Geez, but the clouds look close. After a while, I walked up the last few stairs into the lookout tower, where the ranger had a sign-in book. The two folks who had registered right before me listed their ages as 72 and 73, which made me feel like a slouch, all out of breath. After I put down the pencil, the ranger gave me this certificate, which pleased me greatly. As if to reinforce my new Order membership, a stumpy, skinny-tailed, stripey ground squirrel greeted us at the base of the staircase. I kid you not.

Also at the base of the cliffs, eternally in shadow, stood a vein of snow. In June, with temps hovering around 80°F. How can a guy resist making a snowball after climbing all day?

...which, of course, I had to throw at Alex, my photographer:

Our hike back down the trail was infinitely less strenuous, yet we were still out of breath. Sadly, this is when we encountered our first tragedy of the trip:

That's Matt, hamming it up. This truly is the wilderness, folks, and it seems that trail maintenance is slacker than in big-city parks.

When we reached the car, I noticed that one tire was dangerously low. Closer inspection revealed a nail driven through the tread. This prompted a roadside change to the spare and then a trip back to Sedalia for repair (immediate and cheap) at the shop nestled below the Sedalia Bar & Grill.

Back inside the car, we headed for Topaz Point - which reportedly bristles with topaz crystals! - about twice as far into the forest as Devil's Head. Along the way, we grew certain we had taken a wrong turn as we attempted to follow cryptic directions akin to a pirate's map: "Follow the gravel road four miles past the turnoff until you reach a campground marked with a brown sign. Then back up 100 yards until you see a tree with three branches and spin in place four times. Arrrh, matey!" Something along those lines. Anyhow, along the way we found a lovely lookout over Cabin Ridge. You can't take a boring photo out here:

Here's another incredible view from Cabin Ridge:

At one point, I noticed a distinct gasoline smell. What with all the tooth-jarring vibration, I feared the worst, but upon inspection, all fuel lines remained connected. On a hunch, I unscrewed the gas cap to a violent hissing; the culprit, I quickly hypothesized, was a blocked gas-tank vent. After this pressure release, the car operated as normal.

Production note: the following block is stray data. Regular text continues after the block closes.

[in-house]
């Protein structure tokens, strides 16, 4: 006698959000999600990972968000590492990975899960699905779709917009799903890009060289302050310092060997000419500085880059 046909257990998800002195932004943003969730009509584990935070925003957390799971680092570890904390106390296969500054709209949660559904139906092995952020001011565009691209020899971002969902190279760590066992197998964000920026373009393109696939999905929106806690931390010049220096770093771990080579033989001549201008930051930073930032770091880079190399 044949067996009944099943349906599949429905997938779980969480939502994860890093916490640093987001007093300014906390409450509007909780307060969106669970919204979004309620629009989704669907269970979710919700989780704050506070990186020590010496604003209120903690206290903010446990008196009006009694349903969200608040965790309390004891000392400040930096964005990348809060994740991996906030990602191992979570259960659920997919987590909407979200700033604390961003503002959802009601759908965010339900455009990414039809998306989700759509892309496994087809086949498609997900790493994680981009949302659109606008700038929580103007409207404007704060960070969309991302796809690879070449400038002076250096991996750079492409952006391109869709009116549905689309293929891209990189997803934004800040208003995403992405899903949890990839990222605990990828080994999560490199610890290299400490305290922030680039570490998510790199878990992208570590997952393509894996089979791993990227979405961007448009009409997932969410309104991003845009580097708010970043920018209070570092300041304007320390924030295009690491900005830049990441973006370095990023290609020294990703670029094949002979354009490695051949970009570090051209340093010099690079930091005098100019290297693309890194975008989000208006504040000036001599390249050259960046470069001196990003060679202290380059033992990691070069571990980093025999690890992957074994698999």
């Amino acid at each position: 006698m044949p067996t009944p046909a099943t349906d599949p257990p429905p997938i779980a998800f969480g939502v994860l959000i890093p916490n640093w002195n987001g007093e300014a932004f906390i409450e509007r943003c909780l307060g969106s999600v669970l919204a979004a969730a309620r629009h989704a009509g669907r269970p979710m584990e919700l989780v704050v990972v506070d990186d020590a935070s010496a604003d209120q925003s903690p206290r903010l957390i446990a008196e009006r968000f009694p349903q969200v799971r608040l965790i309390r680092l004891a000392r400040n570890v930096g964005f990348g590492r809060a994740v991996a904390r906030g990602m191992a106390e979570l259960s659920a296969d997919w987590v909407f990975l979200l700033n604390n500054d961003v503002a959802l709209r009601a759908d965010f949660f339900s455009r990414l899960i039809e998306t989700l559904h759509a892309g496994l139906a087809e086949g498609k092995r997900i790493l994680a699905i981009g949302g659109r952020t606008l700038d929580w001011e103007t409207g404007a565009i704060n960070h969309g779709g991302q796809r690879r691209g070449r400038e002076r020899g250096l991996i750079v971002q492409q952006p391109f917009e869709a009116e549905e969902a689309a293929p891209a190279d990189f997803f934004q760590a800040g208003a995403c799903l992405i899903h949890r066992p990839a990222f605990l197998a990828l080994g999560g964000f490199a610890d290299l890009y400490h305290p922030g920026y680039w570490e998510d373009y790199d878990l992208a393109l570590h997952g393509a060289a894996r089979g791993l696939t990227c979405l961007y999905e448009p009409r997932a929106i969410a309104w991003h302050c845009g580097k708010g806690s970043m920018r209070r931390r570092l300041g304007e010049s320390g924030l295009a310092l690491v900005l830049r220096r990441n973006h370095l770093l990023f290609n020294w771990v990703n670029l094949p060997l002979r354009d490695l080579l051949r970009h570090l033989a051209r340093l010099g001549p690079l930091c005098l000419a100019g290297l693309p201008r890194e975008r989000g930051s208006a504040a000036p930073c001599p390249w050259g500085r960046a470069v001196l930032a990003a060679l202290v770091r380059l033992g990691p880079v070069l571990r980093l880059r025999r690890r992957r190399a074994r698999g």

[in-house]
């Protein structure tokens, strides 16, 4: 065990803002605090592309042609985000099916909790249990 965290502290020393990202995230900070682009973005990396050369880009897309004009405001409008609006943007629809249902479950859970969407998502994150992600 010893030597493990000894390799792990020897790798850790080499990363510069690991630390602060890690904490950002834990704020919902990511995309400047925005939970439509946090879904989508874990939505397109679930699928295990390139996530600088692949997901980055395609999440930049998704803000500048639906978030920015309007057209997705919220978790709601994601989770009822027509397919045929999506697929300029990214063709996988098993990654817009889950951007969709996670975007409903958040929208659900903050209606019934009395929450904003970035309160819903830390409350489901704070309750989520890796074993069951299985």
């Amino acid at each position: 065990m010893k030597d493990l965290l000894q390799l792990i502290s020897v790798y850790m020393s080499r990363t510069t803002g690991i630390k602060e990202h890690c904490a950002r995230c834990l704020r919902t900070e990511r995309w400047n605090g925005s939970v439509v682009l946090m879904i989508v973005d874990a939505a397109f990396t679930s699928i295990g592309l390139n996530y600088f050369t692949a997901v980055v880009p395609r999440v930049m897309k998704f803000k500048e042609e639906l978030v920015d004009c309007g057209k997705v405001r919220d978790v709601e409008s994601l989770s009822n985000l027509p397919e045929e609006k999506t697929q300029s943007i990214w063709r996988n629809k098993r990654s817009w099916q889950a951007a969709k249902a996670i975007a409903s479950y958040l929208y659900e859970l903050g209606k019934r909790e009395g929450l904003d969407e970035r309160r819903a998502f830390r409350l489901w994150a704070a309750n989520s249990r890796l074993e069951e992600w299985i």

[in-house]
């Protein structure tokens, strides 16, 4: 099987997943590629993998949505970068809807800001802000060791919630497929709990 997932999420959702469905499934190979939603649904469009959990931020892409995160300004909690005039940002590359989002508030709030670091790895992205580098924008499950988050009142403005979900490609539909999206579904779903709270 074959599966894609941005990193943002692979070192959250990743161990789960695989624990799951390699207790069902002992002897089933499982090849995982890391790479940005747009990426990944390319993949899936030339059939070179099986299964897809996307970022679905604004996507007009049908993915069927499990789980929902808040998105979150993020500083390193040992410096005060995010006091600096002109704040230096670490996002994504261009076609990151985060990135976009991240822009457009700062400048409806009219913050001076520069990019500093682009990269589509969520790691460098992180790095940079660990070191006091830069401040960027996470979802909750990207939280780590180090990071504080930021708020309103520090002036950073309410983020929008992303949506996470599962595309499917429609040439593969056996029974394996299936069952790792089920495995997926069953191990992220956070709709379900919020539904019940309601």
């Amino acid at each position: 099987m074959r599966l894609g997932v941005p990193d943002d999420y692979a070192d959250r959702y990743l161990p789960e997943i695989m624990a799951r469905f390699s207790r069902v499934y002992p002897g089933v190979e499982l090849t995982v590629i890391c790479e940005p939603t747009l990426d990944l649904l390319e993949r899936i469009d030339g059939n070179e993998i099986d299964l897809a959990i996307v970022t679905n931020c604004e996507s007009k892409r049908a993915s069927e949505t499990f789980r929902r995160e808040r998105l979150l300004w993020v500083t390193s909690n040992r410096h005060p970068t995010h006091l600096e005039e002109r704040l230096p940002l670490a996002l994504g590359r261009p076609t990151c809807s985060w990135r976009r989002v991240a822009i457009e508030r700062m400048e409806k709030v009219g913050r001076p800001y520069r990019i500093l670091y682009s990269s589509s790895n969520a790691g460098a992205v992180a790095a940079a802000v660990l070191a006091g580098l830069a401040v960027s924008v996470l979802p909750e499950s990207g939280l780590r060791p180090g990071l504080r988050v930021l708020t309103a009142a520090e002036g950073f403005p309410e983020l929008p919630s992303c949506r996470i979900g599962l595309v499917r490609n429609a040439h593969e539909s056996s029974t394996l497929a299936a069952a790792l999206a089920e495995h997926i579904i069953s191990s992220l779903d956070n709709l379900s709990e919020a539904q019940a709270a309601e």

Eventually, we found a secreted campground (some fire-pits and a parking turnaround), and figured it was the spot. Sure enough, once we entered the tree-enshrouded parking area, we found a sign: "TOPAZ POINT CAMPGROUND." If you look closely, you can identify little circles of rock with iron grates over them; I understand this to be the campground proper.

We exited the car in a cloud of dust, then hiked along a winding path that best matched the pirate's directions. "At the end of the S-curve [presumably the parking area] go 100 yards into the valley until you see the two-wheel path." Which we interpreted to mean "motorcycle trail," which - of course - did not exist except for a relatively flattened path through the forest. At that point, we were to backtrack 18 paces and head toward the stone outcrops. Or something. We found a number of little digs in the hillside here, so figured we must have reached the X on the map. Not much to be found, especially when our digging implements consisted of sticks and other rocks, but we did find some lovely quartz and such. I headed farther uphill and discovered a true mining site, tons of rock spilled across the ground, so called to the others. We unearthed a bunch of pretty rocks, and I ended up taking home some quartz in an array of colors and one stone encrusted with multiple types of quartz and pyrite and something pink all together. Sweet.

At the top of the ridge one encounters this view:

And here's what the Point, itself, looks like. Once again I mention that life will find a way; this little pool in the rock supports a complete ecosystem.

Here's part of the ecosystem:

Set atop the Point is a column of stone supporting this cool device. You turn the pointer, sight along it, and can identify what you see in the distance. Awesome.

Pike's Peak is a little farther away from Topaz Point. More gorgeous mountains.

I bouldered over the cliffs and found real gemstones. Of course, they were deeply embedded in little fist-sized caves in the granite, and no one brought a pick or suitable tool to remove them. The ground, incidentally, swarms with ants. Their colonies span hundreds of yards in some places, giant black ants busily gobbling up detritus of life. I was careful to avoid crushing them, as this is their terrain. Thankfully, we encountered no mosquitoes the entire time we spent in Colorado.

Eventually, nightfall approached, so we headed out. We drove back along the paved road toward town, as we were obscenely out of alcohol and real food, and stopped at the Food Store. Here we purchased spicy brats and buns, but they didn't yet have a liquor license... so it was back to Sedalia to fetch a six-pack at Beeman's Gas & Grocery. This establishment is run by a charming Indian woman who runs back and forth between gas station and liquor store: A swinging door marked, "EMPLOYEES ONLY. ENTER FROM OTHER DOOR" indicated how we should get our beer after Alex purchased his cigarettes in the convenience-store half. As soon as we entered the other half of the building, the same woman wore another metaphorical hat, ready to sell us our beer.